A poem records emotions and moods that lie beyond normal language that can only be patched together and hinted at metaphorically.
W. H. Auden
The forces driving human behaviour in the workplace often remain below the surface, not explored or discussed. Day to day activity comprises people seeking (or seeking to be seen) to conform to espoused rules, values and performance requirements, while at the same time exhibiting resistance, anger, disruptive and damaging behaviours. How easy is it for us to articulate our feelings of resentment, disempowerment, vulnerability, boredom, disinterest etc. in a situation where we need to "be good"? Is there existing poetry shining a light on the darker side of working life? If so is it being used as data? Could poetry be self-help for workers and for organisations?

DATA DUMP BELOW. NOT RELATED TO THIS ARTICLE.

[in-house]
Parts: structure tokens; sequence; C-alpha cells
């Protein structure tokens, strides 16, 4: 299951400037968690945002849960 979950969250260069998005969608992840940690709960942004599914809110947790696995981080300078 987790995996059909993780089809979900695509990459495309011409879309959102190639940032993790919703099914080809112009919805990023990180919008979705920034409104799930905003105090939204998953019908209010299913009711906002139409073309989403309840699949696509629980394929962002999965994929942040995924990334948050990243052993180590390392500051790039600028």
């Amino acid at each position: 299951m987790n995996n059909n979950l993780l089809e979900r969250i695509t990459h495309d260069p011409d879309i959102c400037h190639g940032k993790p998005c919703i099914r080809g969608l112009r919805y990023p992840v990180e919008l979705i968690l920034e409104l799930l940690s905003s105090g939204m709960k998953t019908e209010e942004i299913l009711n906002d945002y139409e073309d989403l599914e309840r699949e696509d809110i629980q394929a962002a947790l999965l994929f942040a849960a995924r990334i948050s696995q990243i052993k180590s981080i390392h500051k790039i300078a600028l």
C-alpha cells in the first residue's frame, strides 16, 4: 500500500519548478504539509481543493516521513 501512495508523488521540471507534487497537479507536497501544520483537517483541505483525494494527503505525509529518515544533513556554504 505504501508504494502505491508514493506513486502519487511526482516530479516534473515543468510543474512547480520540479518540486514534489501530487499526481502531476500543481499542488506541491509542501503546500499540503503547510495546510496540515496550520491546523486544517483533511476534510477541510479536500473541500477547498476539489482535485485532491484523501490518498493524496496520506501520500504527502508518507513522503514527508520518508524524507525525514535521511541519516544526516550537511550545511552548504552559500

This paper explores, in poetry form, the role of poetry in making sense of the "darker" side of organisational life. Given the smorgasbord of existing perspectives on what makes organisations "tick" the poem presents one experience of organisational life while drawing on academic literature spanning some 30+ years.
The poem then provides an argument, supported by reference to literature, for the use of poetry to make sense of organisational complexity, to give people a voice and to develop a deeper understanding of what really drives organisational behaviours and subsequently affects organisational outcomes.
Please note that it has not been possible to follow protocol with regard to referencing, for the sake of the poem. A complete list of references is provided at the end.